Updated: Dec 17, 2020
Hymn on Epistle lesson for Advent II Series B
Bonus hymn for St. Andrew’s Day, November 30
Text: Gracia Grindal (1943-). Tune: Carson P. Cooman (1982-)
2 Peter 3:8-15a
1. We wait behind the veil for light to dawn
When night is gone
And darkness fled forever.
A thousand years are but a single day---
When reckoned by the Father.
2. That day we’ll hear the joyful trumpet sound
And earth resound,
All time will flash before us.
We’ll stand upon the fringe of time and know
What we’ve not known
Of God’s own grace and glory.
3. No tongue can tell the glory we will see
And what will be
When time will ravel open.
All things revealed for Christ is near,
All things made clear,
The old world torn and broken.
4. With love, he will reveal what he has done
As God’s own Son
To make our ending certain,
Then all we’ve suffered, known and understood
Christ will make good
And rend the final curtain.
Text © 2015 Wayne Leupold Editions, Inc.
MEDITATION These images from 2 Peter are baked into much of apocalyptic language in Scripture and in the language of prophets of doom. I am not one to shun apocalyptic language. I have heard it from my youth. And I have times when I feel doom is waiting out there for us, for the nation, the world. This year has certainly provided occasions for such feelings. The Lord's returning is not the worst thing I can think of. On the contrary!
The early church had grown impatient awaiting the Lord’s return. When would it happen? Already several generations had passed away and nothing. The advice of the apostle, "Count the patience of our Lord as salvation." Jesus had said nobody, not even he nor the angels, knew when the world would end, only the Father. Meanwhile, live a holy life, Peter writes. Don't wait for his return; simply be ready for it and live in patient expectation.
I can remember as if it were this morning, I was about ten. We were walking home from evening services with my mom and dad who were ahead of me, arm in arm, in the frigid cold North Dakota winter. The snow crunching beneath our feet, a full moon above us, with a circle of light around it, caused by ice crystals refracting light in the freezing air. I asked them what it meant; and my mother surmised that it could mean that Christ was about to return because Scripture said there would be such signs in the sun, moon and stars before his return. For her this was all joy.
It gave me pause, however, in fact, not a little terror. I wanted to be ready. That night I went into the freezing cold guest room and knelt by the old iron post bed and confessed my sins, praying to be forgiven, making things right with God. Mother had no idea that she had scared me; nor had she intended to. Her daily language was drenched with Scripture and I knew it. She looked for the return of Christ with joy and assured me later that Jesus loved me and forgave my sins when I asked, a bit sorry for what she had said.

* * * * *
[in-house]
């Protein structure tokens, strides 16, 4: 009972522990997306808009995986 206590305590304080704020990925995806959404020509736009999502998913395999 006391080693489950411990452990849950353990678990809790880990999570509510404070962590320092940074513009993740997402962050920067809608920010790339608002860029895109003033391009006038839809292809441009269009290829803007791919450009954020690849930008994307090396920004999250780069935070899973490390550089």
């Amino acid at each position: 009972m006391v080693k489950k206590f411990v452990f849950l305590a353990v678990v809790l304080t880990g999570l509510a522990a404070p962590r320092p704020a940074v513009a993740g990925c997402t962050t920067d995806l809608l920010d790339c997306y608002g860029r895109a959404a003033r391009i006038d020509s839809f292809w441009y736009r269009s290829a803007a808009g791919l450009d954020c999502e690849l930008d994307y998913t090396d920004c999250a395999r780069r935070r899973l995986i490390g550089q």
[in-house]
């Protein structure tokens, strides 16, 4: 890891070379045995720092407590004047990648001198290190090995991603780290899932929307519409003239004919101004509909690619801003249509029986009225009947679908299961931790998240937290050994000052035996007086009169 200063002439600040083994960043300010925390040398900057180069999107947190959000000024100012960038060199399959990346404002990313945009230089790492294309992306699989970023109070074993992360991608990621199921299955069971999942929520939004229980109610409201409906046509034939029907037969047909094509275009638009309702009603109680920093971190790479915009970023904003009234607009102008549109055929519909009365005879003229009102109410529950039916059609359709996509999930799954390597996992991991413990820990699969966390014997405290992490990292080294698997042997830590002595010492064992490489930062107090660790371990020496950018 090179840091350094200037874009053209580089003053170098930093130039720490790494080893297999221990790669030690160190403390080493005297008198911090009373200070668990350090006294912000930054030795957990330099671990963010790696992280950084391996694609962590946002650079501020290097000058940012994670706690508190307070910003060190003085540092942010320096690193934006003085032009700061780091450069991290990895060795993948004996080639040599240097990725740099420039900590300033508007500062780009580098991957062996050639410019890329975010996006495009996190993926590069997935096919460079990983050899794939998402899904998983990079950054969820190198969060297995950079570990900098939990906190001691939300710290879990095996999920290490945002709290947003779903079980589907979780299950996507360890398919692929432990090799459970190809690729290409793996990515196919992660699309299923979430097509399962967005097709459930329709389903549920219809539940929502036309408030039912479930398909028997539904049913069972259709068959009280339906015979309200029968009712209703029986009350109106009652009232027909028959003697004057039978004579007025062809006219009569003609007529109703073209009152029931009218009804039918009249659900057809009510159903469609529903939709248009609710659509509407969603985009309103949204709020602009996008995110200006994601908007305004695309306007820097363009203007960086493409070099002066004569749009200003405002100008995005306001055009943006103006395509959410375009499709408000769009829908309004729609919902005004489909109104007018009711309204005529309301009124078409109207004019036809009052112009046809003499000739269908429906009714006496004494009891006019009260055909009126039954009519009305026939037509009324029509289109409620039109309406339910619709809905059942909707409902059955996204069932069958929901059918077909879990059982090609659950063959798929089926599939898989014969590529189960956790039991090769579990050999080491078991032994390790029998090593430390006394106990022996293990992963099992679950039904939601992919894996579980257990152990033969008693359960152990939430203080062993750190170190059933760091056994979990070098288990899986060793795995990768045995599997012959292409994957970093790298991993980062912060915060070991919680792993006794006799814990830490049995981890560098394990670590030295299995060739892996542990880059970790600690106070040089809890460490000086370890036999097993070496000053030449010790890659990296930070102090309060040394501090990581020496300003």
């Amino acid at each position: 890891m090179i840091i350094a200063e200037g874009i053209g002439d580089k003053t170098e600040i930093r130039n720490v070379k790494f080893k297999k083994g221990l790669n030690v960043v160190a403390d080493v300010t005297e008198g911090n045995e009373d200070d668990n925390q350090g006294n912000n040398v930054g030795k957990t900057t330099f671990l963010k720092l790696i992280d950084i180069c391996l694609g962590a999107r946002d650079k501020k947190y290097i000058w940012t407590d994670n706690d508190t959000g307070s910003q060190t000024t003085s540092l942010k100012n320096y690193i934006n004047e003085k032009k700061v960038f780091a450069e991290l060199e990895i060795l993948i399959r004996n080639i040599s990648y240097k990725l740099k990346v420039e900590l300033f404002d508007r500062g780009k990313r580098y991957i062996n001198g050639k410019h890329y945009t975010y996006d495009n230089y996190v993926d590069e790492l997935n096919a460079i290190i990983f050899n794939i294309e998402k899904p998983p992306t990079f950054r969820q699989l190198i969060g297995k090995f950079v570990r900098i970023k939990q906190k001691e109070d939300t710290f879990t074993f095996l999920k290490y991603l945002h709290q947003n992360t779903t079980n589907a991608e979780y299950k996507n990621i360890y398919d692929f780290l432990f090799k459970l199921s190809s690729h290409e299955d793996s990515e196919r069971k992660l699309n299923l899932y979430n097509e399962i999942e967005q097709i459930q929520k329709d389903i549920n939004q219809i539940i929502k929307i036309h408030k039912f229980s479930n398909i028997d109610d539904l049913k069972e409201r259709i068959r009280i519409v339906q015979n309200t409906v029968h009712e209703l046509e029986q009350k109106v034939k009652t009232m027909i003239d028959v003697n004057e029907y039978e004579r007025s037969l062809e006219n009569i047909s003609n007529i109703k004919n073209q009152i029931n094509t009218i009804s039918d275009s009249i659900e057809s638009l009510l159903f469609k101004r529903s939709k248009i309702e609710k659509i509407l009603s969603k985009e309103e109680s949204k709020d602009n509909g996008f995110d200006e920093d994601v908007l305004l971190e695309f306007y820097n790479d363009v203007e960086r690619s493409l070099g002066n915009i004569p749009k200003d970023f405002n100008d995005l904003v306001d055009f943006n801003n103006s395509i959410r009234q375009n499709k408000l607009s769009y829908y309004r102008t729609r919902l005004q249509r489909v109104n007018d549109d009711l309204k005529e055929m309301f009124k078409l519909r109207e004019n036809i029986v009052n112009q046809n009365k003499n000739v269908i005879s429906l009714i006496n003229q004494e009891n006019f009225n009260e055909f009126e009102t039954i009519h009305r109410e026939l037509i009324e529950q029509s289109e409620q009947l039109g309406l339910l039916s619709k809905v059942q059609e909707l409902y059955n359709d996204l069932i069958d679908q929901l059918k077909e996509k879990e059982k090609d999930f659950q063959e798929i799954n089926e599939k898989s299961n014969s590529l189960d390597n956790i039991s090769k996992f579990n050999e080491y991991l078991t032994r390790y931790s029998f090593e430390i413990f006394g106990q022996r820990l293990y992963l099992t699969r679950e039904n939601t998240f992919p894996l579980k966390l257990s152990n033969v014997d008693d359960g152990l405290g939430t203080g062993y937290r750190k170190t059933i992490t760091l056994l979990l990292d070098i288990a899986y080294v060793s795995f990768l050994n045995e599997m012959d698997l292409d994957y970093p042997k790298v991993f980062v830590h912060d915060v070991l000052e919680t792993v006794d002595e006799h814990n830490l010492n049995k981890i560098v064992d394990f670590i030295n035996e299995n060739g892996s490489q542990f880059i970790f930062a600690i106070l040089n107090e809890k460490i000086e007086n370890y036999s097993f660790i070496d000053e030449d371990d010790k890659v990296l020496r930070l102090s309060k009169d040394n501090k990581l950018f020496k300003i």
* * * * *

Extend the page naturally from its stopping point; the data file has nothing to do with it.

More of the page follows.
The language of this text does exactly what my mother unintentionally did to me: Help the hearers think deeply about their own lives, repent and look with joy to the ending. Most important, it teaches that we should live fully in this world, while living a holy life, near the Lord, enjoying his patience, yet ready for the end. “Be diligent to be found by him without spot or blemish and at peace.”
Now I am more curious than terrified. All will be revealed then, we will understand it better by and by as the old song has it. Eternity—there is so much mystery there. What will it be like? Another dimension? Whatever it will be, it will be a revelation, one I continue to wonder about. Then all will be revealed!
This was written to go with the Series B Revised Common Lectionary Epistle text for Advent II. I used an uncommon meter so there is no other tune for it. The hymn text imagery comes from the 2 Peter language and my own experience with that language.
Carson Cooman has set a number of my texts over the years, especially from this collection. Born in Rochester, New York, he graduated from Harvard University and Carnegie Mellon University where he studied music composition with some of the greats of our day. He plays the organ—and only plays new music. He has had several composers write some 120 pieces of music for him which he has performed around the world. He has also written over 600 compositions of his own, from opera, to instrumental solos and orchestral works, along with hymn tunes. His organ compositions are published exclusively by Wayne Leupold Editions. It is a real honor to have had him set these texts.
LINKS--some of his music, but not the hymn tune
Veni, Emmanuel played by Cooman
Festpreludium by Cooman and played by him
Arioso Cantabile by Cooman and played by him https://youtu.be/M0HB3USfQFY
Just for fun, I include a hymn on St. Andrew, Patron Saint of Scotland, Russia, Cyprus, Romania, Greece, to name a few. It is his day today. From the collection Festivals and Martyrs, 2015.
James Clemens is a composer of wide reach too. He has set many of my texts, written operas, operettas, many musical pieces.
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